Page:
…in West London, the mighty London, the Bush Man scored alright…
Thankfully Fellaini and young James Wilson made sure we’d be singing at the end of an away trip to face Queen’s Park Raisins (as Van Gaal called QPR).
Due to Van Persie being out injured, Falcao got his chance to start upfront after missing out altogether in the defeat against Southampton. Unfortunately for most of us, Di Maria started as his striking partner, and what had seemed to be a promising starting line-up on paper became very disjointed once the game started. Once again, our manager persisted with his ‘trusted’ 3-5-2 formation while playing a few players out of position. This showed as passes were going astray, and a few were being caught out of position.
Things changed for the second half as Fellaini replaced Mata at half-time. Reverting to the better suited 4-4-2, the difference showed as they pushed forward and Fellaini scored to put United ahead soon after. Though this formation meant that QPR would get more space in midfield, it also meant that United could play more to their strengths, and were now creating better chances. The best ones fell to Falcao, who saw Rob Green make a couple of very good saves to deny him a much needed goal. It would be easy to say that Falcao should have done better, but if those saves were made by De Gea we’d all be lauding our Spanish keeper, and I doubt anyone would be criticising the strikers.
In injury-time, when QPR were trying to press for an equaliser, United broke quickly and James Wilson scored his first goal of the season to make it 2-0 and make sure that United left Loftus Road with the three points.
Some positives from this game… the 4-4-2 works better than 3-5-2, at least with the players that United have. Having said that, United don’t concede much when playing three at the back, and if they start scoring more goals, Van Gaal’s preferred system can succeed. I think it’s ok for the fans to voice their opinion, though according to Van Gaal that’s 600 million of them. In the first half of the QPR game it seemed that many of those millions, including the ones at the game chanting ‘4-4-2, 4-4-2’ shared the same opinion.
Another positive is Radamel Falcao, as though he didn’t score, worked very hard and was getting into the right positions often. With players like Di Maria, Mata and Herrera (when he plays) to feed him, we’re sure we’ll be chanting his name soon enough.
Also, why are some still comparing this manager to the last one and seemingly having a go? I think even Moyes was still being supported by most at this time last season, and things looked a lot more negative back then. Have we really become like others, having a go at whoever is in charge as soon as things don’t go our way? When people started turning against our last manager and his cronies, it was a bit understandable as “he never managed a big club and has never won anything.” We can hardly say the same about Van Gaal, so why not try and enjoy what he’s trying to do to take United up to where they belong?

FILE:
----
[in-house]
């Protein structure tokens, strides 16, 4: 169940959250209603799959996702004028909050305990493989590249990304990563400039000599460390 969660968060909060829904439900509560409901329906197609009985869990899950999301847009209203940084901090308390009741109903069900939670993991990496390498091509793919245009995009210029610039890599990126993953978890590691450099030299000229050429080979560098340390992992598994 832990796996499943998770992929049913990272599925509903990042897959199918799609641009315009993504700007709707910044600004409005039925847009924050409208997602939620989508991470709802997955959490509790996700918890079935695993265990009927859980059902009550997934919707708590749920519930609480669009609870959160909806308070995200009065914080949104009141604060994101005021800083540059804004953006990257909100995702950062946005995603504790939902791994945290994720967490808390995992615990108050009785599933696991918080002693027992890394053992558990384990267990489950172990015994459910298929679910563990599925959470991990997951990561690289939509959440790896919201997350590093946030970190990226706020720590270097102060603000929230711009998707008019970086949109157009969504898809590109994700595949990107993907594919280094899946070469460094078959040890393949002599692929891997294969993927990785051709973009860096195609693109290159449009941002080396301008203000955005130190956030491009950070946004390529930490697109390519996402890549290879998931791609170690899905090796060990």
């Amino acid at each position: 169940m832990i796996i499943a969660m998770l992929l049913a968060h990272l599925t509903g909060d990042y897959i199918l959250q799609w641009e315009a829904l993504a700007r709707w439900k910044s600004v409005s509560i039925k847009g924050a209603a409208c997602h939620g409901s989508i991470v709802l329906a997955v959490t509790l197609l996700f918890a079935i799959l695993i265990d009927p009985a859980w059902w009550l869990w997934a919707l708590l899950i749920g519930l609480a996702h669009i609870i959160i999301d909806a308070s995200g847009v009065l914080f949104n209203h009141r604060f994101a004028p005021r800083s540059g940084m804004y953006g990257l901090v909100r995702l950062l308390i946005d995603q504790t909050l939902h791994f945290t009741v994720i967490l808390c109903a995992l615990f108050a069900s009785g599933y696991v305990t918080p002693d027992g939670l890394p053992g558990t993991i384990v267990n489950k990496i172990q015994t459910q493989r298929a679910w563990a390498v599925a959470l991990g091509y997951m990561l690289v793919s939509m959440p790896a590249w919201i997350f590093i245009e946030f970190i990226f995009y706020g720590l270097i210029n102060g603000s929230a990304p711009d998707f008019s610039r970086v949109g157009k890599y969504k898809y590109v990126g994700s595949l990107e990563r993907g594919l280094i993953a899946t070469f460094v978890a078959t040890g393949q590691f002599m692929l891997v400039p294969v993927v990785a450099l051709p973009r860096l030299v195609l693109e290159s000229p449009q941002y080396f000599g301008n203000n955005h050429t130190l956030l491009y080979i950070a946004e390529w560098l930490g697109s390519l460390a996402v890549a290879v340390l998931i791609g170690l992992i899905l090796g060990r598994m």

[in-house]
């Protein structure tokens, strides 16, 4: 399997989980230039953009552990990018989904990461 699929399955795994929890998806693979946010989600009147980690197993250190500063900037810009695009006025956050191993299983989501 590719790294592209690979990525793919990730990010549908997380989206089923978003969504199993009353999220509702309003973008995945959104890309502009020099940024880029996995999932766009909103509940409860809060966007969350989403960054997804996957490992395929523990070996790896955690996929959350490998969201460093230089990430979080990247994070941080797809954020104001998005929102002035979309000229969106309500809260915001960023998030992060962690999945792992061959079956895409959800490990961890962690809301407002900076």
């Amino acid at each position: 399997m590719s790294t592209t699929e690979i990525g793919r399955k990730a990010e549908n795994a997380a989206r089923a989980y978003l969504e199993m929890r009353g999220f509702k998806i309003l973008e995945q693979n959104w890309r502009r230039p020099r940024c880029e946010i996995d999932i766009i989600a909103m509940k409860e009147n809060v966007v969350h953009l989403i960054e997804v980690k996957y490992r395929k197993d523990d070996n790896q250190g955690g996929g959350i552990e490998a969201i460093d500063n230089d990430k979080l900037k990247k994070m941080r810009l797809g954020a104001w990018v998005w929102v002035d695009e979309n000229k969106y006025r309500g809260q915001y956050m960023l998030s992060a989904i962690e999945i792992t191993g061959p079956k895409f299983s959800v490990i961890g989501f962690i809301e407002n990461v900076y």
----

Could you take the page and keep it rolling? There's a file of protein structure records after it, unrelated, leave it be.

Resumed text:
In other games in the league, Chelsea beat a very limp Swansea side, winning 5-0 to open a five point gap at the top; Southampton continued where they left off against United last week by winning 2-1 at Newcastle to stay third in the league; Tottenham won with the same score line at home to Sunderland; L’pool walked to a 2-0 win at an insipid Villa; and Arsenal played like an Arsenal side haven’t for ages against the bigger sides when they beat City 2-0 in Manchester. This meant that the top seven in the league stayed where they were, with Manchester City the only team to lose from the top eight (No Yaya, no party).
Lower down the table, there were boos aplenty at Goodison Park when the ‘new Guardiola’s’ team could only muster a 0-0 draw against Pulis’ West Brom.
In other news, the Football League have rejected Leeds’ owner Massimo Cellino’s appeal against the disqualification from owning the club, meaning he’s prohibited to have anything to do with Leeds United until April. Surely if they had stopped him gaining control of the club in the first place it would have avoided all this chaos right now?
We’ve also seen David Ginola come out to challenge Sepp Blatter for the FIFA presidency. Apart from the fact that this reeks of a badly planned out publicity stunt, I doubt Blatter will be losing any sleep over this. We all want change in FIFA, but this is laughable, and one case where Monsieur Ginola doesn’t seem worth it.
Some other football worth watching is the Asian Cup being played in Australia right now, where the quarter-finals start being played this week, and The African Cup of Nations that started last weekend in Equatorial Guinea. Oh, and the South American u/20s are also being played in Uruguay, always a good competition for ITKs to note some names down and say they knew about the starlets once they make it big.
Back to United news, Victor Valdes is on course to make his debut in The FA Cup on Friday; Robin van Persie could feature as well as he’s back in training; The club also commemorates the passing away of Sir Matt Busby, who died at the age of 85 twenty years ago this week.
United’s next game is in the fourth round of the FA Cup, where they visit Cambridge on Friday (7:55pm UK time). Thanks to the BBC for trying to bring ‘The Magic of the Cup’ back by making sure the match-going fans will probably have problems trying to get back home afterwards. Here’s hoping they’ll at least have something to smile about while trying to not miss the last train back to Manchester… COME ON UNITED!!!